STOCKHOLM – Sweden's health authority said Thursday that it would not recommend COVID-19 vaccinations for all children aged five to 11, the country again choosing a different coronavirus policy than much of Europe.
The Scandinavian country, which controversially opted against any form of lockdown or school closures during the pandemic's early days, recommended jabs only for children who were at risk.
"The vaccines are safe, there are very good vaccines but we are now focusing on the medical benefits of the individual child and we don't see that the benefits are great enough for us to recommend for the whole group," Britta Bjorklund of the Public Health Agency said.
"We don't see that we want to vaccinate a whole group of children for the sake of society," she said.
"We want to see a clear benefit for the children themselves and the individual child so that's why we don't recommend it at the moment."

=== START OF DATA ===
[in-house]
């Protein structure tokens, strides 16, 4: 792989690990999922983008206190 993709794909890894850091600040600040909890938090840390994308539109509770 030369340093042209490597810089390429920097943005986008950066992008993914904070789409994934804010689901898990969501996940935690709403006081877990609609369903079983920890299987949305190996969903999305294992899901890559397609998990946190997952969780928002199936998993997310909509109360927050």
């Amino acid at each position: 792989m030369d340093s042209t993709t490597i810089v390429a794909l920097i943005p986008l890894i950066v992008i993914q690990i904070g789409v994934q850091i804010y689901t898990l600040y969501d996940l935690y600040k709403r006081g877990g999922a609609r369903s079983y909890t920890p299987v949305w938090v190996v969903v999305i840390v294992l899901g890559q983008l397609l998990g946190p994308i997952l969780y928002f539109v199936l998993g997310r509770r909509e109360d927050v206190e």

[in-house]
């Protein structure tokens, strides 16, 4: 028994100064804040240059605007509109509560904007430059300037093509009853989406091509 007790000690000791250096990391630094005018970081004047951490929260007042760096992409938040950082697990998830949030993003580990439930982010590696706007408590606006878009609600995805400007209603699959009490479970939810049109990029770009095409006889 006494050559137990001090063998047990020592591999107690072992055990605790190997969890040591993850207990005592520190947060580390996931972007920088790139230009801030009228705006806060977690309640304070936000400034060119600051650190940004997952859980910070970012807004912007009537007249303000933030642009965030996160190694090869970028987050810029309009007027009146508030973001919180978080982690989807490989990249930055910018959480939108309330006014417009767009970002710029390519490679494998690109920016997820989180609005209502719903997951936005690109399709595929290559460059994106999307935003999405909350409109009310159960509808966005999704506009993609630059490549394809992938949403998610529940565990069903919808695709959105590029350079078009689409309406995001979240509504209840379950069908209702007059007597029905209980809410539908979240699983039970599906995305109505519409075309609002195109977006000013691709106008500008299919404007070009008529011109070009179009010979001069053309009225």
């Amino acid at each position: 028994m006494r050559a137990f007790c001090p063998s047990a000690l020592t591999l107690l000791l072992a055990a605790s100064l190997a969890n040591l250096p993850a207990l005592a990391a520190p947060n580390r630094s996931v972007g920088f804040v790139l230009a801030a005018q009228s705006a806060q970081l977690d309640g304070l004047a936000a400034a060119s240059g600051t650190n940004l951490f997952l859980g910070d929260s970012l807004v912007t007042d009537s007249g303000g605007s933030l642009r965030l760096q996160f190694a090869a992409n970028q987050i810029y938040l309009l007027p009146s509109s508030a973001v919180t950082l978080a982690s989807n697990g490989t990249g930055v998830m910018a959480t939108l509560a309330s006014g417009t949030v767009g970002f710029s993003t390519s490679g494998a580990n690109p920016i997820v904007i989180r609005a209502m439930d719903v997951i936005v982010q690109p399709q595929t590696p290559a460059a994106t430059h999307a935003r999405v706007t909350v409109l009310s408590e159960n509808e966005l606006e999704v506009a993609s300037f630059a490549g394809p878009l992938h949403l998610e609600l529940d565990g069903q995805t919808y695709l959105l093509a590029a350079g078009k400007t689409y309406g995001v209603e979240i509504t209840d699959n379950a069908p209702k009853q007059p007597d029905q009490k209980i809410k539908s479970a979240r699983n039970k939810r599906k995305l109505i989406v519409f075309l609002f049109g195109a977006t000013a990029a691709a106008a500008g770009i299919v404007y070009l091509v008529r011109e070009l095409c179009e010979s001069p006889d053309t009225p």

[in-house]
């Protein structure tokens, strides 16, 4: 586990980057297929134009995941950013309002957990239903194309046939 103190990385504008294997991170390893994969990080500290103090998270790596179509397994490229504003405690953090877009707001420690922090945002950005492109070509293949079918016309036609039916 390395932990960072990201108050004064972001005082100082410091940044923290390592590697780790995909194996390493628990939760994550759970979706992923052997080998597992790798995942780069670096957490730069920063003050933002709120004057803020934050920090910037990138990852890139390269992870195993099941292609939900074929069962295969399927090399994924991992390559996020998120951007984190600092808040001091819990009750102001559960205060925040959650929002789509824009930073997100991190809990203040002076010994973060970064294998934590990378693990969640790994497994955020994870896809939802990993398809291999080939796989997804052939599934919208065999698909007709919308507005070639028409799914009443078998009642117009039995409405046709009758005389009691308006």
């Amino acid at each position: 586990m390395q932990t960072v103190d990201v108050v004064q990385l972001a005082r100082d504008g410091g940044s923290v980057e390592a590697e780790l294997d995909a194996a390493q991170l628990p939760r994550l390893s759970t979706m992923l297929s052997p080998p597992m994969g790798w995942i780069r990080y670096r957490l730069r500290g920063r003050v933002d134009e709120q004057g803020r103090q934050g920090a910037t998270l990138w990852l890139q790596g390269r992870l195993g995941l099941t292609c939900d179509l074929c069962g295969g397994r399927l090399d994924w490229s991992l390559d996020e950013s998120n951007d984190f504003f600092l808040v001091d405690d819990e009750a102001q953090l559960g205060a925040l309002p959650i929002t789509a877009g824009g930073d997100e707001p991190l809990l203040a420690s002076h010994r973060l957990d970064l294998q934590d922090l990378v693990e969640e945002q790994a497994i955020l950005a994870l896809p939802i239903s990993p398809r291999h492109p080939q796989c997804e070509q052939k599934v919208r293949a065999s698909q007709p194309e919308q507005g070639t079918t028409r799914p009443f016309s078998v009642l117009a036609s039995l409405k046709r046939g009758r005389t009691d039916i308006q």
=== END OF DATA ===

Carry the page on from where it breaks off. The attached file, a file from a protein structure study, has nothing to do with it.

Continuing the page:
However the decision could be reassessed if the health situation changes, the authorities said.
While Sweden chose not impose lockdowns early in the pandemic, it did ban visits to elderly care homes, limit the number of people attending public gatherings and restrict opening hours at bars and restaurants.
Like other European countries, the highly contagious Omicron variant has led to record numbers of new cases in the country of 10.3 million, with more than 50,000 cases recorded on Wednesday alone.
With over 15,700 fatalities so far, Sweden's death toll is in line with the European average, but is far higher than those of neighbouring Norway, Finland and Denmark.